Slideware Trend: Why 16:9 is the New Black

June 19, 2014    |    Brad Holst

I presented at a technology summit recently and was given an old room at a hotel which was in the process of being renovated. My room was nice enough, but the old tube-style TV made it feel really dated.

When I tried to watch a soccer match in my room, the narrow 4:3 aspect ratio made it very difficult to follow the action. I missed my widescreen TV (16:9 aspect ratio) back home.

At the summit, my session followed a presentation given by an executive from the technology company hosting the event.

The first thing I noticed was that his slides had been created in the narrow 4:3 aspect ratio.

What made his slides seem especially dated was that the presentation prior to his had been formatted in the more contemporary looking, widescreen 16:9 aspect ratio.

That outdated perception was only made worse when I brought my slides up—also in the modern 16:9 format. 

It’s not a good thing when an executive presentation representing a leading global technology firm appears to be behind the times at a major event.

I can’t remember the last time I gave a presentation using the old 4:3 aspect ratio.

For important presentations, I make both 16:9 and 4:3 versions of my slides, so I'm ready for any projection situation. But, when given the choice, I always present slides in a 16:9 ratio, whether I'm presenting face-to-face or virtually.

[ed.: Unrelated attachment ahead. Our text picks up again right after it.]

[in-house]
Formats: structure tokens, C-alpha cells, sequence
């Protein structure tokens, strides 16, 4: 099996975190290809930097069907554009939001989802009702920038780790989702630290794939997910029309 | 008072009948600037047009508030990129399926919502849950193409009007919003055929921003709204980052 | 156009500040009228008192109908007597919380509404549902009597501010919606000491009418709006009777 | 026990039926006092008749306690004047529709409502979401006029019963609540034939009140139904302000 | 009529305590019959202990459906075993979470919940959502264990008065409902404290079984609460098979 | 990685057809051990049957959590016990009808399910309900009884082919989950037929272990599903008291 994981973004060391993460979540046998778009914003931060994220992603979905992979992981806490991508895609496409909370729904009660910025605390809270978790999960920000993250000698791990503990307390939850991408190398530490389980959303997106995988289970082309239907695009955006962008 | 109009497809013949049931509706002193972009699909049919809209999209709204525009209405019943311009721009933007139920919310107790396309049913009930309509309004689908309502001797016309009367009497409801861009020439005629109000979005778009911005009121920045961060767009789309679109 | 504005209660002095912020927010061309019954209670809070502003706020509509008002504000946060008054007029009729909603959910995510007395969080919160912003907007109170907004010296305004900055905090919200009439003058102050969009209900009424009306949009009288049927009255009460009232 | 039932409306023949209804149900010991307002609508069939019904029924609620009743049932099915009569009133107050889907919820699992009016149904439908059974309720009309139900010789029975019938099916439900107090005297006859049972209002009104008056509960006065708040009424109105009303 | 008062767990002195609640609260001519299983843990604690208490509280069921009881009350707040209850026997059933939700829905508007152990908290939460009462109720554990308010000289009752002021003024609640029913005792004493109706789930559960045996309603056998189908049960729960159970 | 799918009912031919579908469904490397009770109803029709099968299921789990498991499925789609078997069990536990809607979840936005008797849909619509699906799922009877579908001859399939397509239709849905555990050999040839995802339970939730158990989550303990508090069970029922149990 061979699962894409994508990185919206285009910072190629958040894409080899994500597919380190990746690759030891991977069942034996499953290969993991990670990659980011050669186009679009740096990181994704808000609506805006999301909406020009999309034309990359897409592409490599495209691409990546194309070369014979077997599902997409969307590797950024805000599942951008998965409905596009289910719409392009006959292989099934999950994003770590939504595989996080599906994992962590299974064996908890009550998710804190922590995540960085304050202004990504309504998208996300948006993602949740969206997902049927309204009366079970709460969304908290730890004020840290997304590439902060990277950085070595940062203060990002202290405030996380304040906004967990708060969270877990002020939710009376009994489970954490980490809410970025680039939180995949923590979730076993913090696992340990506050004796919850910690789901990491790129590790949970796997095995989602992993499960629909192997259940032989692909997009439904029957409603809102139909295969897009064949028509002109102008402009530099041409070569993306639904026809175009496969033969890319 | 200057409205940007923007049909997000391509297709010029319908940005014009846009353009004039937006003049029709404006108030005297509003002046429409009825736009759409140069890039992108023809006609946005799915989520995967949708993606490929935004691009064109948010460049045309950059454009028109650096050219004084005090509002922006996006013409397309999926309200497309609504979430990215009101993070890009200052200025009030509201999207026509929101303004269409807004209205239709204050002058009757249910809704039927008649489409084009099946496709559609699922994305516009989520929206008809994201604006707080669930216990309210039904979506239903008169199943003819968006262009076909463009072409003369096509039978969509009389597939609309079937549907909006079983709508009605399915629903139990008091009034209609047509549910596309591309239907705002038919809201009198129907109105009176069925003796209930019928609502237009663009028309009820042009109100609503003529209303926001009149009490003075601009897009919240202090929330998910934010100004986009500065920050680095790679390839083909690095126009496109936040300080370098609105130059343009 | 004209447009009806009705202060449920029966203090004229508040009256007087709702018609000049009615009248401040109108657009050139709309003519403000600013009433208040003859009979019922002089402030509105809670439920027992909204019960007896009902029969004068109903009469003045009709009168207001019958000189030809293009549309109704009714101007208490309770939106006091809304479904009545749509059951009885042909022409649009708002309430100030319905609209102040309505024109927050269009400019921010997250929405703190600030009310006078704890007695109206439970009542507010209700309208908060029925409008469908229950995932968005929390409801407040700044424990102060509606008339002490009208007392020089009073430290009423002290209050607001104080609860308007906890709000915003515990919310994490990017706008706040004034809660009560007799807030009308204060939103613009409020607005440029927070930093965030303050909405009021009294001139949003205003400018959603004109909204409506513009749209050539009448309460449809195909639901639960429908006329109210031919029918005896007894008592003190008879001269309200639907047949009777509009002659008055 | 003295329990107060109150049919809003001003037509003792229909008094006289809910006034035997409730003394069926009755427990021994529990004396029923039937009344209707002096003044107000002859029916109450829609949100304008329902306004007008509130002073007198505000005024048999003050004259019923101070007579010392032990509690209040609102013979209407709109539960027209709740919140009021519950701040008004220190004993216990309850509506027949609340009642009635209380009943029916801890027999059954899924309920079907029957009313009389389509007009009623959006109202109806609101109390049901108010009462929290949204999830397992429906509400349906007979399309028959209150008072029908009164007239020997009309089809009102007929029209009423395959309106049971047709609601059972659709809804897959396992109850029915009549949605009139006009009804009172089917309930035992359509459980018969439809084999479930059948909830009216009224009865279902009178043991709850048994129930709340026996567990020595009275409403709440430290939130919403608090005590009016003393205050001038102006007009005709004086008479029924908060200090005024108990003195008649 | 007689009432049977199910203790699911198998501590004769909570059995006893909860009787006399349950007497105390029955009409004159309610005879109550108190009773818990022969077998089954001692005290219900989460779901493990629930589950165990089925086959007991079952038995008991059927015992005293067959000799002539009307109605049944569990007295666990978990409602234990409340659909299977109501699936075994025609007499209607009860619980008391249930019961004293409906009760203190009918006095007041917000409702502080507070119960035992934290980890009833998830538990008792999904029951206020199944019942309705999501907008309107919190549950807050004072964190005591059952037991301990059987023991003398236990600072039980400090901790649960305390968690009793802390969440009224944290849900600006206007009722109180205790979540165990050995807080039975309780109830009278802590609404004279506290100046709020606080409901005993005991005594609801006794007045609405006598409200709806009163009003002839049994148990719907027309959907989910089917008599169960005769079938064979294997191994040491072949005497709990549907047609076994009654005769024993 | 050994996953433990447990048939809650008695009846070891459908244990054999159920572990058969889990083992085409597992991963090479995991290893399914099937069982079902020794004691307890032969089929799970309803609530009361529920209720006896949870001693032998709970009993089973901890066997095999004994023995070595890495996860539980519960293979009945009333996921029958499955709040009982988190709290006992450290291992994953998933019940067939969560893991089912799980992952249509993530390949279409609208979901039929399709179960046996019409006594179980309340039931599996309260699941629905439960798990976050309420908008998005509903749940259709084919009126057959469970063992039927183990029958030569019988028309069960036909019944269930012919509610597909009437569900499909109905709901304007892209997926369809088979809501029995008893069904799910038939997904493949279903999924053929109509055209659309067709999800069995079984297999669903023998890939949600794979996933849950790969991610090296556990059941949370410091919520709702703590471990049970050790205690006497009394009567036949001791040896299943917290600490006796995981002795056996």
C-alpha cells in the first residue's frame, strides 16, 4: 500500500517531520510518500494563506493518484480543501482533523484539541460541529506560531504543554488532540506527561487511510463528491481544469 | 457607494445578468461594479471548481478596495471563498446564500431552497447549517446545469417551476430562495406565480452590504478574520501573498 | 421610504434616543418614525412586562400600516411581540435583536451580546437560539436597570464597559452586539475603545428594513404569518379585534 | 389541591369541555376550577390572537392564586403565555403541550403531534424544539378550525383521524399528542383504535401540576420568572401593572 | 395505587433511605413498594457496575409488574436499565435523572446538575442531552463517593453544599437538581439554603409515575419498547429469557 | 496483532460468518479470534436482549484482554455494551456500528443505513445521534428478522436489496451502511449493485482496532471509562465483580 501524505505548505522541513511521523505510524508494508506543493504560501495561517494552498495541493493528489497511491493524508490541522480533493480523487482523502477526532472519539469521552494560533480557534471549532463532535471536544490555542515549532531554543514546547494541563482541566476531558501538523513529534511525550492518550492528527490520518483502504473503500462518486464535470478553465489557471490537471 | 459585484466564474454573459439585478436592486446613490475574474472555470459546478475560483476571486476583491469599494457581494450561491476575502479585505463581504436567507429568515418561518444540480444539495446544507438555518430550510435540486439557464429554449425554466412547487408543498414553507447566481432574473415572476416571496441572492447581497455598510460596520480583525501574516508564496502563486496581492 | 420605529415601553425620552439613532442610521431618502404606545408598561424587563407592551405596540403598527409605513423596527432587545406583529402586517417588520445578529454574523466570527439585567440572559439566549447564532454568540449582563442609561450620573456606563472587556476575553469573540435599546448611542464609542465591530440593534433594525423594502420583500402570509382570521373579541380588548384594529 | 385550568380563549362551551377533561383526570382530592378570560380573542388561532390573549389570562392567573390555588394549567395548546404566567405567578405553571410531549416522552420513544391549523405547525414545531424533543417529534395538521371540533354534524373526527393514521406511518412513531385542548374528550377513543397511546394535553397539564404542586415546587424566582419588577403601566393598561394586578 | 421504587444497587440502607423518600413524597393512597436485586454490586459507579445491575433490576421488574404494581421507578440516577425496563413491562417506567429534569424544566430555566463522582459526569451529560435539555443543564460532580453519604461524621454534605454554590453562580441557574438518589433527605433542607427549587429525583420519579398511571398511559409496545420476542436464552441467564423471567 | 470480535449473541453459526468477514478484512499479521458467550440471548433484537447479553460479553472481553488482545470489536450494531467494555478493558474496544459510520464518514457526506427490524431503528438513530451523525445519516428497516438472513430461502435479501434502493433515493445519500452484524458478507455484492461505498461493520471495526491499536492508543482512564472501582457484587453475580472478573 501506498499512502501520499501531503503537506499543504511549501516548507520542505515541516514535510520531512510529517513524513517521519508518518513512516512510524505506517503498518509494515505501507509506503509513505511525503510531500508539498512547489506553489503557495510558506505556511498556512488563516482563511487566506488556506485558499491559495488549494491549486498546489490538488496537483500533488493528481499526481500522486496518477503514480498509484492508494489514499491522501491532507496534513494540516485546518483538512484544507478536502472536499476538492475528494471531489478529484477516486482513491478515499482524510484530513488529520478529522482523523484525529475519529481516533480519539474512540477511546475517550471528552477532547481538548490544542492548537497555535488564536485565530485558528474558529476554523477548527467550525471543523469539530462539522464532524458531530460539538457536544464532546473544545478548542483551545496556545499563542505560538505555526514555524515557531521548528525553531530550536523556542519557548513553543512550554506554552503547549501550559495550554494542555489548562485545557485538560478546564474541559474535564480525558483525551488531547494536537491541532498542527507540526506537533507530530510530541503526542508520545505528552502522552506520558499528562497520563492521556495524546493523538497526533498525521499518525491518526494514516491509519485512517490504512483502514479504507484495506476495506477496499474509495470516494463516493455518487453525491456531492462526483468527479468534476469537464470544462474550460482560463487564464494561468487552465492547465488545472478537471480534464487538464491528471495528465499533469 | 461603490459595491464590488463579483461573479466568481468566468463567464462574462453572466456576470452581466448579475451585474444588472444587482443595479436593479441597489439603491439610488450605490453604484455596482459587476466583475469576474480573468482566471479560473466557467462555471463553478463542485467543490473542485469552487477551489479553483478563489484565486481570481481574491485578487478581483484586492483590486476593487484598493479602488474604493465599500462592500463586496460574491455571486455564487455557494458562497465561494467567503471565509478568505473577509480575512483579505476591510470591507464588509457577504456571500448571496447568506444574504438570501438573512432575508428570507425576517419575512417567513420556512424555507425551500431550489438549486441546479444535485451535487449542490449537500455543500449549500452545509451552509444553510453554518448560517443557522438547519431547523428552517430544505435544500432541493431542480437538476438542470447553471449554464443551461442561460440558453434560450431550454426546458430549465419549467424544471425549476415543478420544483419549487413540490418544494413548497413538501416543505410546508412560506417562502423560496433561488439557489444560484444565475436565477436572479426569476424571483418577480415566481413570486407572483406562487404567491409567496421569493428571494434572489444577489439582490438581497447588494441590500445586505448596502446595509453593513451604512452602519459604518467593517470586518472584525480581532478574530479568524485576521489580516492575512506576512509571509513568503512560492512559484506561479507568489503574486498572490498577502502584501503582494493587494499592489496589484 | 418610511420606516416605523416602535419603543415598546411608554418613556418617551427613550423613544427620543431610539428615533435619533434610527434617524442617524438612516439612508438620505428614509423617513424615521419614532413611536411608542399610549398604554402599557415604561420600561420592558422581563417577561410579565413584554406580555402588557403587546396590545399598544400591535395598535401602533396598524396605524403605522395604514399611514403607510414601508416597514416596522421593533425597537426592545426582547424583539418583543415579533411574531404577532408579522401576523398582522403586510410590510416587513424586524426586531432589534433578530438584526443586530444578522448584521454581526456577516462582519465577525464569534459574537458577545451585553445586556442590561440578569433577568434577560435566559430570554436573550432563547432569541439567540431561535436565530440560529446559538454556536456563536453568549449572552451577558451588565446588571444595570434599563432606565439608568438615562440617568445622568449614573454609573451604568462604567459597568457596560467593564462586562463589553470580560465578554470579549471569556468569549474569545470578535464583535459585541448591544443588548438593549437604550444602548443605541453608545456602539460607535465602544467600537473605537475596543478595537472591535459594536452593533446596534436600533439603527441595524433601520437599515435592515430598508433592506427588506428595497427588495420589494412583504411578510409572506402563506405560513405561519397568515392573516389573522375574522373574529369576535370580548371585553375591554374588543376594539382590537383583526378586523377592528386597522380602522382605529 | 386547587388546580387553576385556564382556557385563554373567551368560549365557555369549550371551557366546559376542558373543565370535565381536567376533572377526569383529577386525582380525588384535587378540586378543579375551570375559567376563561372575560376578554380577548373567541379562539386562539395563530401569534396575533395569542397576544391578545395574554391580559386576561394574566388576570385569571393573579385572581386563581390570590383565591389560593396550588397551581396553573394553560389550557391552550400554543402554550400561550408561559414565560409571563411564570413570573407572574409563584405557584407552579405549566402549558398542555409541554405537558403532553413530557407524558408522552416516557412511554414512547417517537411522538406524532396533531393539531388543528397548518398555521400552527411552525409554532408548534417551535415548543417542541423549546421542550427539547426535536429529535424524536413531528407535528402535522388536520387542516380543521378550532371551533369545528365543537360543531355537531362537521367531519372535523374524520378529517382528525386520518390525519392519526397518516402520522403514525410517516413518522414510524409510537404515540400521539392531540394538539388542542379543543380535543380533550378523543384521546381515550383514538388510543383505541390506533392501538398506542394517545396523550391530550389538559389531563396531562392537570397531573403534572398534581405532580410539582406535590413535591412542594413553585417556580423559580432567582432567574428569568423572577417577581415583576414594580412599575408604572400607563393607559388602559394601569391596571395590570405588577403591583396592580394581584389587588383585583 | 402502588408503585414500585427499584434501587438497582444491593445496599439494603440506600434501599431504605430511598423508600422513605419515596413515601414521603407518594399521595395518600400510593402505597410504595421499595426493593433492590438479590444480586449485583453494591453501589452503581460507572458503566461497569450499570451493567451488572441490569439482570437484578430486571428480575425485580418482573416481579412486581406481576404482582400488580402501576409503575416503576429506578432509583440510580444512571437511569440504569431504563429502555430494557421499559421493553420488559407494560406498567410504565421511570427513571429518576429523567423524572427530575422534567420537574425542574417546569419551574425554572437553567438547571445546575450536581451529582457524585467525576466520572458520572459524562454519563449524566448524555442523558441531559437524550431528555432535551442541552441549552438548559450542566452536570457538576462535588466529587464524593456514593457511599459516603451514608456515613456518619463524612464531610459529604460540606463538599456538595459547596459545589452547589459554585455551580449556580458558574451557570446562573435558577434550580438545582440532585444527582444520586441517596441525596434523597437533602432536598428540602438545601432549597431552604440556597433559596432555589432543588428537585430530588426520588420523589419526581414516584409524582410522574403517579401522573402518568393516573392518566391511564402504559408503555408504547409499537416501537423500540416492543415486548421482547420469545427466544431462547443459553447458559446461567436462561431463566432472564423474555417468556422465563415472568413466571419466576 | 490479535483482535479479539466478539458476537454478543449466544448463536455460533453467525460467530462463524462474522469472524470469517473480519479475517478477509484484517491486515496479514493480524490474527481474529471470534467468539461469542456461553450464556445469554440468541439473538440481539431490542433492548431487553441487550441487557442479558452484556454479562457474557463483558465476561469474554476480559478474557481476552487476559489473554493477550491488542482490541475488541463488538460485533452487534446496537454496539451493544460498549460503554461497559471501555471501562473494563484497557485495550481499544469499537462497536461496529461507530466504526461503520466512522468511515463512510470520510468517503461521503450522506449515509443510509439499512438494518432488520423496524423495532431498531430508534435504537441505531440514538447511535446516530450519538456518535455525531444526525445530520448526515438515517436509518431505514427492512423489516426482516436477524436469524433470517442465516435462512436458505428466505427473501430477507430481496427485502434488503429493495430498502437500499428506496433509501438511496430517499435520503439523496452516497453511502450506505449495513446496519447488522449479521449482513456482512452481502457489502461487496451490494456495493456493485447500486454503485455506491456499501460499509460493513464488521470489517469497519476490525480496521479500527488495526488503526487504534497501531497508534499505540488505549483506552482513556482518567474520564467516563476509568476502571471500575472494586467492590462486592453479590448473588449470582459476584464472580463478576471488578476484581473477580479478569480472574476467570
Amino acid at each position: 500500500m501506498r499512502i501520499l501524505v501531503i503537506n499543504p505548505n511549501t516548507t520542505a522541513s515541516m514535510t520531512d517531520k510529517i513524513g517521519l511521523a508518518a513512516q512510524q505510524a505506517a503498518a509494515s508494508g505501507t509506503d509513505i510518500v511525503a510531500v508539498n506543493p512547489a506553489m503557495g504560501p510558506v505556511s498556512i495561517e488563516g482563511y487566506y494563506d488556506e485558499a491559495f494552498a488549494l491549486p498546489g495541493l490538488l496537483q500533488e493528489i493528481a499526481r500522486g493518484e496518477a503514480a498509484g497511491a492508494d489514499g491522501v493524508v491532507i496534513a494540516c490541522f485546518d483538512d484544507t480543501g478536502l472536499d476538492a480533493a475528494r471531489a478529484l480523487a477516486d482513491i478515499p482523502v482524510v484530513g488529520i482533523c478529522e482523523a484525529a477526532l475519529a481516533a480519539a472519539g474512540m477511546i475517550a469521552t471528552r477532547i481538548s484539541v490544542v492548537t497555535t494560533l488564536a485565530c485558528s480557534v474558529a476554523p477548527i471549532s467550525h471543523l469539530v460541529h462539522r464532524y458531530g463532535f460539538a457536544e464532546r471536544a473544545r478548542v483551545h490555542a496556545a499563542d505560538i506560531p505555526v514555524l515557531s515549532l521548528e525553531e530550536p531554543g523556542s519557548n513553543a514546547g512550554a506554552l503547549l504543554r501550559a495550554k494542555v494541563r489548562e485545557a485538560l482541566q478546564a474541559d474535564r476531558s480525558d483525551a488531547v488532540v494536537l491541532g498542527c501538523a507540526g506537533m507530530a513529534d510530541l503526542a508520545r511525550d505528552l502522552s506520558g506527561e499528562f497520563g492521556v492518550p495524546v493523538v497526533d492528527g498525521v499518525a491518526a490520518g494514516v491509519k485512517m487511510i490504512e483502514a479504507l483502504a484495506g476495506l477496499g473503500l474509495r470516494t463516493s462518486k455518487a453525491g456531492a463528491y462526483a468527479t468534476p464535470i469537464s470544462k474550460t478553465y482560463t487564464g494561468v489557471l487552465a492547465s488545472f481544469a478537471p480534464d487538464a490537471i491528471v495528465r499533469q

There are distinct advantages to putting your slides in the 16:9 aspect ratio:

  • You can put more visual information on each slide. When done smartly, this makes your presentation more visually stimulating.
  • Your slides will look great in rooms where visuals are displayed on large LCD screens. 
  • Your slides will look great when viewed on a computer or tablet, which increasingly have 16:9 monitors.
  • You can show larger images, especially in rooms with average ceiling heights.

Most importantly, when your slides are in the 16:9 aspect ratio, your audience is likely to perceive higher production values and a more modern presentation, which all reflects back positively on you—the presenter.


If you'd like to dig deeper into how to build presentation slides that grab and keep the attention of executive audiences, check out Brad's video, Slide Strategy Best Practices, produced together with Harvard Business Publishing.